Anti-gun violence activist: ‘I’m so, so angry because it just keeps happening and it doesn’t have to’

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(Photo: Demonstration organized by Teens For Gun Reform, an organization created by students in the Washington DC area, in the wake of the shooting at Marjory Stoneman Douglas High School in Parkland, Florida /Lorie Shaull )

This weekend, hundreds of thousands of people are expected to march in Los Angeles and cities across the country to demand a reduction in gun violence and tighter gun control laws.

Called the March for our Lives, the demonstrations were prompted by the February 14th mass shooting at a high school in Parkland, Florida that killed 17 people.

Activists have been fighting to reduce gun deaths and implement tighter gun control laws for years, before mass shootings at Virginia Tech, Sandy Hook, Las Vegas and the Pulse nightclub in Orlando.

Loren Lieb is an epidemiologist, who became an activist in the wake of a Los Angeles shooting that touched her family. She talked to KCRW about what it’s like to keep fighting as the shootings continue.

After her six-year-old son was shot in an attack on a Jewish Community Center in Granada Hills in 1999, Loren Lieb committed her life to reducing gun deaths. Photo: Saul Gonzalez (The original image is no longer available, please contact KCRW if you need access to the original image.)

KCRW: How did your gun violence activism begin?

LOREN LIEB: My activism started on August 10th, 1999. And it started on that day because that was day my son got shot. My two kids, they were six-years old and eight-years-old, and they were attending summer day camp at the North Valley Jewish Community Center when a heavily armed neo-Nazi entered the facility and he decided to make a statement about Jews. He shot five people, one of those injured was our son Josh, who was six-years-old at the time. He was shot two times and then the shooter left the Jewish community center and he murdered Joseph Ileto, a Filipino-American postal worker.

And that day, when my son could get shot, while he was attending summer day camp, that’s when my education started about guns. I felt that couldn’t happen to my kids and I just do nothing about it.

KCRW: What’s it like for you when other mass shootings happen, like the recent one in Parkland, Florida?

LL: I’m just angry. I’m so so angry because it just keeps happening and it doesn’t have to. The solutions are not that difficult. In this country, we can put a man on the moon. We have rovers that are driving around Mars. We have cars that drive themselves. We have phones that are smarter than any of us really need. But we lack the will to implement the changes that need to be put in place that would help save lives. Am I naive enough to believe that we can prevent all gun violence? No, of course not. But we can do a whole hell of a lot better. And its all must a matter of political will.

KCRW: You’ve been an activist in the trenches for tighter gun control laws for a long time. Has it ever been dispiriting for you over the last 20 years where the needle seems to be going the opposite direction. Arguably, it’s easier to get guns than ever before in the United States and are more that are out there than ever before.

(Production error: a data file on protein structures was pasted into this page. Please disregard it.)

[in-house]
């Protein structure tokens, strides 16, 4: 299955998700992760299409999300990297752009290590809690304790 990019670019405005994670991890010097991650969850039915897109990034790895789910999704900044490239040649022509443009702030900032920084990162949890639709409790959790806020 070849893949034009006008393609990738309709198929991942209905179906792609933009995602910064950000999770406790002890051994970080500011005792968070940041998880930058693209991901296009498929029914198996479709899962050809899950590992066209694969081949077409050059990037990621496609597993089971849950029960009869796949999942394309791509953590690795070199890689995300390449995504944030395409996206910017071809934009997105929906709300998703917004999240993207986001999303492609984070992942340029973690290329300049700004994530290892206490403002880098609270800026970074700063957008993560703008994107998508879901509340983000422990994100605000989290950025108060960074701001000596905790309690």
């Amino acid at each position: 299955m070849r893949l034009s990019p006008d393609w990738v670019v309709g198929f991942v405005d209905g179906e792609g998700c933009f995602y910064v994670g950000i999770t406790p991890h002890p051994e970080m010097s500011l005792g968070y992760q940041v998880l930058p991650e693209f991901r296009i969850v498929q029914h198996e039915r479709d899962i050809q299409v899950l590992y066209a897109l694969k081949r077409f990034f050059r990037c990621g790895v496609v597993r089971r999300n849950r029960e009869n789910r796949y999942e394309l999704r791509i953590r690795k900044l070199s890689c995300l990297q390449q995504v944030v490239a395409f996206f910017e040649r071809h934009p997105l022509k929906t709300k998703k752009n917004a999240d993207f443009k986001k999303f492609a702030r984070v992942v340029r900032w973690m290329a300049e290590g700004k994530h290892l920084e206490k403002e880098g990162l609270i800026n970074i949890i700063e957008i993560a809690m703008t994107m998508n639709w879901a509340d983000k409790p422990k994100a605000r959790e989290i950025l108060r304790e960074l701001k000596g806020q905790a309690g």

LL: Well, there have definitely been years that are better than other years. But while we haven’t been able to accomplish much at a federal level, good things have been done at the state level, particularly in California. California has the strongest gun laws in the country. And, along with that, California has in general lower gun death rates than other parts of the country. Incremental change at the state level has been happening across the country. And so that’s where we put our focus.

Like the shootings in Parkland, Florida, the attack on the Jewish center in Los Angeles sparked national outrage, expressed in mass actions, like the Millions Mom March held on May 14, 2000, Mother’s Day. Photo: The Brady Campaign to Prevent Gun Violence (The original image is no longer available, please contact KCRW if you need access to the original image.)

KCRW: Do you have any advice for how the different sides on this issue can talk to each other?

LL: I think most people would agree that we don’t want people to die. There is a small fraction of very extreme gun rights activists who don’t want any regulation at all. And those people are the outliers. The majority of the population wants sensible regulations. The only ones who aren’t on board with that are some of our elected leaders.

KCRW: On a happier note – your son, Josh, how’s he doing?

LL: He’s a fine young man. He is 25. He’s finishing up graduate school, where he’ll get his masters in clinical psychology. He’s engaged to be married to his girlfriend. He is always very clear that he does not want to be referred to as a victim of gun violence, he is a survivor of gun violence. He doesn’t want to be defined by that.

KCRW: And you, do you ever see yourself leaving this fight completely behind?

LL: There are certainly times when I feel like I would like to leave it behind. But I don’t see that as an option. I feel like if I see something wrong, I have to try to fix it. We can’t all turn away and say ‘somebody needs to fix that problem.’ Who is somebody? We are the somebody who have to make the change. I hope sometime in my lifetime substantial changes are made. But until that day happens, we’ll keep fighting. And, yes, I get tired of it. And, yes, there are some days when I’m very discouraged. But there are other days when I’m inspired and I’m motivated and I keep going.